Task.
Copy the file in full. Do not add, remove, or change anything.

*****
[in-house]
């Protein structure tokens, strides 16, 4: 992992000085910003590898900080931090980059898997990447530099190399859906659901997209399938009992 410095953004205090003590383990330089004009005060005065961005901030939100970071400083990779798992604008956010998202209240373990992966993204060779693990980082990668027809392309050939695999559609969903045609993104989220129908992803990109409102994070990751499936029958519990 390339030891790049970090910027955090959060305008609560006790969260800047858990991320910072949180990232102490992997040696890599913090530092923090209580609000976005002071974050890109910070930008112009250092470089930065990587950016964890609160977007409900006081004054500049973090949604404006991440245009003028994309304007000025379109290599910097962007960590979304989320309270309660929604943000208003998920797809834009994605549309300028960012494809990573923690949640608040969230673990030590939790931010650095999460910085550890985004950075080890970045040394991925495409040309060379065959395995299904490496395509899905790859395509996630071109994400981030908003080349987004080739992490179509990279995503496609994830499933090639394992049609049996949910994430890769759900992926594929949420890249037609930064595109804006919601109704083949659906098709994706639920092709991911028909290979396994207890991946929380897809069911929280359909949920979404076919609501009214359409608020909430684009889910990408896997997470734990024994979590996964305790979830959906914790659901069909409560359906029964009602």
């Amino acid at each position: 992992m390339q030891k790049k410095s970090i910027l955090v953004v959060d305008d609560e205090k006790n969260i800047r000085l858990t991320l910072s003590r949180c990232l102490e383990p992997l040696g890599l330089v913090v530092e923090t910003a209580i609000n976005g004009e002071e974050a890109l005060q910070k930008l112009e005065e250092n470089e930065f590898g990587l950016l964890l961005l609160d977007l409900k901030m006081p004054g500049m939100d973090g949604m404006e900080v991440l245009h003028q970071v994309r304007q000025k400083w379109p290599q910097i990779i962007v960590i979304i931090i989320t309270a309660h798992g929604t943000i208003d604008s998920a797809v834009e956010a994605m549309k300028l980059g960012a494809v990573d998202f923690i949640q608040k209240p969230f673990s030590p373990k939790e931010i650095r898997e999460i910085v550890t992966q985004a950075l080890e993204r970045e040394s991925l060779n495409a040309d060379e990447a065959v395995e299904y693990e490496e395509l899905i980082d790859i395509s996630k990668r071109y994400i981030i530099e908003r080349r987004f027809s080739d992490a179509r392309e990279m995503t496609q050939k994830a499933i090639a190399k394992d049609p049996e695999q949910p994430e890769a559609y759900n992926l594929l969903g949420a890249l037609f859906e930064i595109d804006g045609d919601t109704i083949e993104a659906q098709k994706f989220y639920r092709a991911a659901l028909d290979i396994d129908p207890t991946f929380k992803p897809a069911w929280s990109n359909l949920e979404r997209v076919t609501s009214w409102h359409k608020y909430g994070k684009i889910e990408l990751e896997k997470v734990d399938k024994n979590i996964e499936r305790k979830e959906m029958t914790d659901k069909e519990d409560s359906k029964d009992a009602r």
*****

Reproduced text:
[in-house]
């Protein structure tokens, strides 16, 4: 992992000085910003590898900080931090980059898997990447530099190399859906659901997209399938009992 410095953004205090003590383990330089004009005060005065961005901030939100970071400083990779798992604008956010998202209240373990992966993204060779693990980082990668027809392309050939695999559609969903045609993104989220129908992803990109409102994070990751499936029958519990 390339030891790049970090910027955090959060305008609560006790969260800047858990991320910072949180990232102490992997040696890599913090530092923090209580609000976005002071974050890109910070930008112009250092470089930065990587950016964890609160977007409900006081004054500049973090949604404006991440245009003028994309304007000025379109290599910097962007960590979304989320309270309660929604943000208003998920797809834009994605549309300028960012494809990573923690949640608040969230673990030590939790931010650095999460910085550890985004950075080890970045040394991925495409040309060379065959395995299904490496395509899905790859395509996630071109994400981030908003080349987004080739992490179509990279995503496609994830499933090639394992049609049996949910994430890769759900992926594929949420890249037609930064595109804006919601109704083949659906098709994706639920092709991911028909290979396994207890991946929380897809069911929280359909949920979404076919609501009214359409608020909430684009889910990408896997997470734990024994979590996964305790979830959906914790659901069909409560359906029964009602």
């Amino acid at each position: 992992m390339q030891k790049k410095s970090i910027l955090v953004v959060d305008d609560e205090k006790n969260i800047r000085l858990t991320l910072s003590r949180c990232l102490e383990p992997l040696g890599l330089v913090v530092e923090t910003a209580i609000n976005g004009e002071e974050a890109l005060q910070k930008l112009e005065e250092n470089e930065f590898g990587l950016l964890l961005l609160d977007l409900k901030m006081p004054g500049m939100d973090g949604m404006e900080v991440l245009h003028q970071v994309r304007q000025k400083w379109p290599q910097i990779i962007v960590i979304i931090i989320t309270a309660h798992g929604t943000i208003d604008s998920a797809v834009e956010a994605m549309k300028l980059g960012a494809v990573d998202f923690i949640q608040k209240p969230f673990s030590p373990k939790e931010i650095r898997e999460i910085v550890t992966q985004a950075l080890e993204r970045e040394s991925l060779n495409a040309d060379e990447a065959v395995e299904y693990e490496e395509l899905i980082d790859i395509s996630k990668r071109y994400i981030i530099e908003r080349r987004f027809s080739d992490a179509r392309e990279m995503t496609q050939k994830a499933i090639a190399k394992d049609p049996e695999q949910p994430e890769a559609y759900n992926l594929l969903g949420a890249l037609f859906e930064i595109d804006g045609d919601t109704i083949e993104a659906q098709k994706f989220y639920r092709a991911a659901l028909d290979i396994d129908p207890t991946f929380k992803p897809a069911w929280s990109n359909l949920e979404r997209v076919t609501s009214w409102h359409k608020y909430g994070k684009i889910e990408l990751e896997k997470v734990d399938k024994n979590i996964e499936r305790k979830e959906m029958t914790d659901k069909e519990d409560s359906k029964d009992a009602r």